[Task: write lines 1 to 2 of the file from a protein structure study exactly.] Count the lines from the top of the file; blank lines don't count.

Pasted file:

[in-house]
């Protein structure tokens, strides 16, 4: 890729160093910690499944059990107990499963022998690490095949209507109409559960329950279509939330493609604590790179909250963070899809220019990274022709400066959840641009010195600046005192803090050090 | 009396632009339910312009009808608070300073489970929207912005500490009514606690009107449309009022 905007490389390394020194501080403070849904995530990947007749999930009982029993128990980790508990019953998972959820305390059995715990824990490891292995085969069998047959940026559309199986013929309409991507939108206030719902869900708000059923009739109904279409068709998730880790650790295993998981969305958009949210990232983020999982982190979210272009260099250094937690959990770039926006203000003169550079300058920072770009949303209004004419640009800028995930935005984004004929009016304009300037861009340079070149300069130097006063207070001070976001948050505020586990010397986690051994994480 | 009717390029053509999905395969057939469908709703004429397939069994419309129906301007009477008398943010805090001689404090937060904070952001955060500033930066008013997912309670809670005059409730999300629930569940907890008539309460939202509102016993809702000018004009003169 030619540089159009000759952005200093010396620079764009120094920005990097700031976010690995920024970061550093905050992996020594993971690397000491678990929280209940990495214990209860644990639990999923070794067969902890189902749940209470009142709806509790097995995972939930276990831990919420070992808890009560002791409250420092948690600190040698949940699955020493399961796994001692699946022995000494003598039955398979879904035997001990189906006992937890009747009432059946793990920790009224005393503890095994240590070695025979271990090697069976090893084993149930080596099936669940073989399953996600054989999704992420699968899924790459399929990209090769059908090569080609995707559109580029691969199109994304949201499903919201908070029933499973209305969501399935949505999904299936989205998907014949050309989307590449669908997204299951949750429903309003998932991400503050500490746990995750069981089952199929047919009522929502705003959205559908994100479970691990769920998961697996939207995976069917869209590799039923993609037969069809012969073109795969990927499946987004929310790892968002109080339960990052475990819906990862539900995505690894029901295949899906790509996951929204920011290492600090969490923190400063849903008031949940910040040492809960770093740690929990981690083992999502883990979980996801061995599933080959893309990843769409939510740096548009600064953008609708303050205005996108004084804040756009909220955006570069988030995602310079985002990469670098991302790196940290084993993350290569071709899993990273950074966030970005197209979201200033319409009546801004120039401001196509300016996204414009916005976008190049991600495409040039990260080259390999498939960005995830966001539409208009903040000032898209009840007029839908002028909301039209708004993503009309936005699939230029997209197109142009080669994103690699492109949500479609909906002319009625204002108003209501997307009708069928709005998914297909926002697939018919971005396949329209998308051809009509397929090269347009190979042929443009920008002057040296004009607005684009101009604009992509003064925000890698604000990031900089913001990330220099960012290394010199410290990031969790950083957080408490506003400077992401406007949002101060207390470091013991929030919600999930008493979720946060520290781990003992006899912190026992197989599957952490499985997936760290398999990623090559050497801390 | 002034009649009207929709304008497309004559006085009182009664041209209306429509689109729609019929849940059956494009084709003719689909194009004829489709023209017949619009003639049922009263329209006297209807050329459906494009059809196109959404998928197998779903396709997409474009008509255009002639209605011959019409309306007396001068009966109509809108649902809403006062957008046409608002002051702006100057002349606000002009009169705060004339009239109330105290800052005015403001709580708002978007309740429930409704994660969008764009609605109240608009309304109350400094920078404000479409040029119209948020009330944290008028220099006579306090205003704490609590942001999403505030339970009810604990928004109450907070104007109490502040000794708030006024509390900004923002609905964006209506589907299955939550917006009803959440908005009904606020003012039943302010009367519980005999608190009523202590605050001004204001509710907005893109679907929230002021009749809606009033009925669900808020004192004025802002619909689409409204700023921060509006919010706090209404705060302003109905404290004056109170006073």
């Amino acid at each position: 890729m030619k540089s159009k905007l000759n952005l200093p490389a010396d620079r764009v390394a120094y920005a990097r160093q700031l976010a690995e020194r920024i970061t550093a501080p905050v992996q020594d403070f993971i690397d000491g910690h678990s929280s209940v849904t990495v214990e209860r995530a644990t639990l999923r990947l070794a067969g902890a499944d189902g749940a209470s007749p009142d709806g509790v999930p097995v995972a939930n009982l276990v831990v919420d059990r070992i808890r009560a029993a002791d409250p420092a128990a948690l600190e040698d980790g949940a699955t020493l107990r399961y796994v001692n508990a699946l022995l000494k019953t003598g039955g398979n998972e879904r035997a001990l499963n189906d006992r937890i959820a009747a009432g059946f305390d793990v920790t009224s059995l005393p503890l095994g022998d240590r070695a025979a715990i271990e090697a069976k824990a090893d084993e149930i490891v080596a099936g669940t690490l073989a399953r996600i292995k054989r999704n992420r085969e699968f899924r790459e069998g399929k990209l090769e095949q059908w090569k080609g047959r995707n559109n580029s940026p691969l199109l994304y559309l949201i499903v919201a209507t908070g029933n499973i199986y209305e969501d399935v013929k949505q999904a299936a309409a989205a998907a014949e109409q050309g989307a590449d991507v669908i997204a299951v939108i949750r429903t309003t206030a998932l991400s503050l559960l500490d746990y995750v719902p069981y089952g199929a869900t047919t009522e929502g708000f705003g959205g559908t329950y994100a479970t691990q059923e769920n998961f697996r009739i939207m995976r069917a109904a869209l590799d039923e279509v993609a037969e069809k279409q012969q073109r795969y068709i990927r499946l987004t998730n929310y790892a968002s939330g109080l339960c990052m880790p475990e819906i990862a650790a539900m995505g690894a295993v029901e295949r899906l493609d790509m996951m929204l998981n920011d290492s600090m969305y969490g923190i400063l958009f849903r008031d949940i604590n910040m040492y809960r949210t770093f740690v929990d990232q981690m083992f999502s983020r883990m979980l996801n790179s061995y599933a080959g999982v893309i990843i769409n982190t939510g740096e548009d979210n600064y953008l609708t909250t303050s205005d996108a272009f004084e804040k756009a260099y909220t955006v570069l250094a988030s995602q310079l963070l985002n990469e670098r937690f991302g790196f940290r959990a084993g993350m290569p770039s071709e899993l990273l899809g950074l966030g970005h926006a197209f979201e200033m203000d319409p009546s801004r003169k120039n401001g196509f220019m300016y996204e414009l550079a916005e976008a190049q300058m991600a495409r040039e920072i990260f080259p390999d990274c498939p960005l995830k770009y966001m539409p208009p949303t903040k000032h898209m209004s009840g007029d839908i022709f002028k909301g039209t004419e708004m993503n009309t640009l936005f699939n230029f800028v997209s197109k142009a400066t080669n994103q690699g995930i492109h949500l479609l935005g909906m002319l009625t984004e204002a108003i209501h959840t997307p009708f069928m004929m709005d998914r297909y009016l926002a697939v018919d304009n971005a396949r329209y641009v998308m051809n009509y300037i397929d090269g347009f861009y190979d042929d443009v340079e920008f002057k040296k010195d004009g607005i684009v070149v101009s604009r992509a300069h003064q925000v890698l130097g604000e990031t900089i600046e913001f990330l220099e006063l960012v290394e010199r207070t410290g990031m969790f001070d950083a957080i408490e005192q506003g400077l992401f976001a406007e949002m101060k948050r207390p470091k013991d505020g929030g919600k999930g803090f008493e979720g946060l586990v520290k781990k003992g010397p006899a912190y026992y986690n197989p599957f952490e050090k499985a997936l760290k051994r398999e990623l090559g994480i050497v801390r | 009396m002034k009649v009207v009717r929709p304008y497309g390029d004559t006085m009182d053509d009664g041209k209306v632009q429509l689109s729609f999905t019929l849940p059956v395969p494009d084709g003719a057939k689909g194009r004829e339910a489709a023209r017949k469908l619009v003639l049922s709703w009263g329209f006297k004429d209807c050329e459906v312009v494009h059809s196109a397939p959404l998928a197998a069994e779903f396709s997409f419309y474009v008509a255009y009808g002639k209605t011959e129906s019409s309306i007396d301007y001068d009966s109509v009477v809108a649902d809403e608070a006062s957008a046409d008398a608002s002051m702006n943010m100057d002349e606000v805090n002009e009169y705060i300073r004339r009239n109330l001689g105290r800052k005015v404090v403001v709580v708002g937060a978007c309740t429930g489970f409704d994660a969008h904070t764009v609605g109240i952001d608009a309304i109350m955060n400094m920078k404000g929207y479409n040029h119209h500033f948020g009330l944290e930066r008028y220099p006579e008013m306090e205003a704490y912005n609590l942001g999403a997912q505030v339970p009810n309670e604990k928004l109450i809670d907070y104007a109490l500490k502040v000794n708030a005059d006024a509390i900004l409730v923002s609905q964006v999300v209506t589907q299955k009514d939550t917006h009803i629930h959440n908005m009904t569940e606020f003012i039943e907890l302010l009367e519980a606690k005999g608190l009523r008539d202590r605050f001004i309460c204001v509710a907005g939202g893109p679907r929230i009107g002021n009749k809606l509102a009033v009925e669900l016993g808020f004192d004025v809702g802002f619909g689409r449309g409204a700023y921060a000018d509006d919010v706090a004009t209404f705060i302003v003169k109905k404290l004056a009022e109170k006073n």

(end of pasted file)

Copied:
[in-house]
């Protein structure tokens, strides 16, 4: 890729160093910690499944059990107990499963022998690490095949209507109409559960329950279509939330493609604590790179909250963070899809220019990274022709400066959840641009010195600046005192803090050090 | 009396632009339910312009009808608070300073489970929207912005500490009514606690009107449309009022 905007490389390394020194501080403070849904995530990947007749999930009982029993128990980790508990019953998972959820305390059995715990824990490891292995085969069998047959940026559309199986013929309409991507939108206030719902869900708000059923009739109904279409068709998730880790650790295993998981969305958009949210990232983020999982982190979210272009260099250094937690959990770039926006203000003169550079300058920072770009949303209004004419640009800028995930935005984004004929009016304009300037861009340079070149300069130097006063207070001070976001948050505020586990010397986690051994994480 | 009717390029053509999905395969057939469908709703004429397939069994419309129906301007009477008398943010805090001689404090937060904070952001955060500033930066008013997912309670809670005059409730999300629930569940907890008539309460939202509102016993809702000018004009003169 030619540089159009000759952005200093010396620079764009120094920005990097700031976010690995920024970061550093905050992996020594993971690397000491678990929280209940990495214990209860644990639990999923070794067969902890189902749940209470009142709806509790097995995972939930276990831990919420070992808890009560002791409250420092948690600190040698949940699955020493399961796994001692699946022995000494003598039955398979879904035997001990189906006992937890009747009432059946793990920790009224005393503890095994240590070695025979271990090697069976090893084993149930080596099936669940073989399953996600054989999704992420699968899924790459399929990209090769059908090569080609995707559109580029691969199109994304949201499903919201908070029933499973209305969501399935949505999904299936989205998907014949050309989307590449669908997204299951949750429903309003998932991400503050500490746990995750069981089952199929047919009522929502705003959205559908994100479970691990769920998961697996939207995976069917869209590799039923993609037969069809012969073109795969990927499946987004929310790892968002109080339960990052475990819906990862539900995505690894029901295949899906790509996951929204920011290492600090969490923190400063849903008031949940910040040492809960770093740690929990981690083992999502883990979980996801061995599933080959893309990843769409939510740096548009600064953008609708303050205005996108004084804040756009909220955006570069988030995602310079985002990469670098991302790196940290084993993350290569071709899993990273950074966030970005197209979201200033319409009546801004120039401001196509300016996204414009916005976008190049991600495409040039990260080259390999498939960005995830966001539409208009903040000032898209009840007029839908002028909301039209708004993503009309936005699939230029997209197109142009080669994103690699492109949500479609909906002319009625204002108003209501997307009708069928709005998914297909926002697939018919971005396949329209998308051809009509397929090269347009190979042929443009920008002057040296004009607005684009101009604009992509003064925000890698604000990031900089913001990330220099960012290394010199410290990031969790950083957080408490506003400077992401406007949002101060207390470091013991929030919600999930008493979720946060520290781990003992006899912190026992197989599957952490499985997936760290398999990623090559050497801390 | 002034009649009207929709304008497309004559006085009182009664041209209306429509689109729609019929849940059956494009084709003719689909194009004829489709023209017949619009003639049922009263329209006297209807050329459906494009059809196109959404998928197998779903396709997409474009008509255009002639209605011959019409309306007396001068009966109509809108649902809403006062957008046409608002002051702006100057002349606000002009009169705060004339009239109330105290800052005015403001709580708002978007309740429930409704994660969008764009609605109240608009309304109350400094920078404000479409040029119209948020009330944290008028220099006579306090205003704490609590942001999403505030339970009810604990928004109450907070104007109490502040000794708030006024509390900004923002609905964006209506589907299955939550917006009803959440908005009904606020003012039943302010009367519980005999608190009523202590605050001004204001509710907005893109679907929230002021009749809606009033009925669900808020004192004025802002619909689409409204700023921060509006919010706090209404705060302003109905404290004056109170006073």